• John Powers said:

    Don, aren’t you skipping a minor detail in Libya, where your man Obama and the doofus EU Foreign Policy people start a war against a Libya which gave up WMD and terrorism 10 years before?

    Might be easier to negotiate with rogue regimes if we didn’t attack them after they disarm.

  • Observant said:

    Are you viewing the world through rose colored glasses? Obama was a con man par excellent. The Clintons were criminal con artists and the charitable foundation is about to be exposed as a criminal enterprise. Mueller has found nothing in months, so he needs to expand the scope of his investigation while ignoring tons of findings about the Clintons and Obama that were exposed during his fishing expedition.

  • Observant said:

    Marilyn Albright (Clinton’s Secretary of State) negotiated with North Korea and enabled its nuclear program.

  • Observant said:

    Seems to me that the Clinton Administration had a Secretary of State who negotiated with North Korea. Madeline Albright enabled the North Korean nuclear program which has brought about the current crisis with “Rocket Man.”

  • Mike Buck said:

    “Has any nuclear power ever agreed to dump its weapons?” As a matter of fact, the answer is “Yes.” The DeKerk regime in South Africa dismantled its small but very real arsenal of six shotgun-style uranium bombs (the type dropped on Hiroshima)in 1989.Designed to be delivered by aircraft, the apartheid government developed and assembled this small cache of nukes as a
    hypothetical defense against Cuban and Warsaw Pact troops operating under Soviet auspices in Angola and Mozambique in the 1970’s. Pressure from the U.S., France and the U.S.S.R. prevented South Africa from ever testing this weapon (we never tested the Uranium bomb before dropping it on Hiroshima, but it worked). Pressure from the same countries helped bring about the dismantling of the arsenal, though not until the Soviet bloc venture into Africa had proved a bloody failure and the Soviet Empire had begun its collapse. And, perhaps the DeKirk government had seen the writing on the wall and didn’t want nukes in the hands of a new ANC dominated government.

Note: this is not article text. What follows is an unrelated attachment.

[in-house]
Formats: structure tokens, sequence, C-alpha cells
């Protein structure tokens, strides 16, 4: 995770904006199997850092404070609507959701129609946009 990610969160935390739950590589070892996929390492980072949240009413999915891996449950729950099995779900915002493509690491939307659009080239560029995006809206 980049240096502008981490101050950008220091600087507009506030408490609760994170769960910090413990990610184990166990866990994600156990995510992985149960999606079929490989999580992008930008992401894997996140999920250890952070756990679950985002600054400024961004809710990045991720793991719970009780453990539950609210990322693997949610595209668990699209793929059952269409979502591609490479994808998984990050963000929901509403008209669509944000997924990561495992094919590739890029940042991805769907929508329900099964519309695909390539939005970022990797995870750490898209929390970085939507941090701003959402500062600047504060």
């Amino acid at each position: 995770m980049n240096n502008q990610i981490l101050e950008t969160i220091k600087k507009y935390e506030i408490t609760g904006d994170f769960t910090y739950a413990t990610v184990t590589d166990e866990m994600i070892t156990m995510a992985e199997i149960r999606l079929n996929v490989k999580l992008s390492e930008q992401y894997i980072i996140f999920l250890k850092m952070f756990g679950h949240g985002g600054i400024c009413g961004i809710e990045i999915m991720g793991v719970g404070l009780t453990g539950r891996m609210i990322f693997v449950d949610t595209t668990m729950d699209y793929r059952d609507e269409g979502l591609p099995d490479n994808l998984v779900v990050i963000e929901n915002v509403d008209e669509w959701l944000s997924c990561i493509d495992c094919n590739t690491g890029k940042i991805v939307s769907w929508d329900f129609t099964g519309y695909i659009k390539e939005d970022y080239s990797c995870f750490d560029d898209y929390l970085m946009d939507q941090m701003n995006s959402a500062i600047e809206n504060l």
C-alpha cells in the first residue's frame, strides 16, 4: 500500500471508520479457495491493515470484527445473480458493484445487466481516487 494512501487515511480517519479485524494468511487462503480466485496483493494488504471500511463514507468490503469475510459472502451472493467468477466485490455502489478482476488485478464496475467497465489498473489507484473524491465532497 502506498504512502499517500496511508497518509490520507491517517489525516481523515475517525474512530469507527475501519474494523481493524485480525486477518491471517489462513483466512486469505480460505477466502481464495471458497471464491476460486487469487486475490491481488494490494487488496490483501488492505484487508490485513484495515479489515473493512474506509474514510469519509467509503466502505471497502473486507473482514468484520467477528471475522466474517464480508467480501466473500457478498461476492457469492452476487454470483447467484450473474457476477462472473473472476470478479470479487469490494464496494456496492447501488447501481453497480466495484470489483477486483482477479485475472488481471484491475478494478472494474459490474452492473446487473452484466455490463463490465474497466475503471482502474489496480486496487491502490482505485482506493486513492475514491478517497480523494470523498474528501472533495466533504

Admittedly the differences between the nuclear programs of South Africa and North Korea are very significant, but the South African nuclear disarmament illustrates that the pressured or forced dissolution of a nation’s nuclear program can be accomplished. The most disturbing aspect of Mr. Rose’s article is not his usual construct of wishful speculation and unproven assumptions. It is its defeatism, the underlying premise that we can’t prevent North Korea from achieving deliverable nuclear weapons, nor, by extrapolation, can we prevent anyone else from obtaining them. Like Trump or not, he lurched into the truth when he told Tim Russert that nuclear proliferation is the biggest problem facing the world. And one cannot simply assume that a meeting between Trump and Kim will result in a benefit to Kim. At least Trump seems to have some awareness of the gravity of this problem and that it is not just another political problem to be handed off to the next administration.

    Google “South African nuclear program.” There are pictures on line of the casings of the South African bombs. They look gruesome.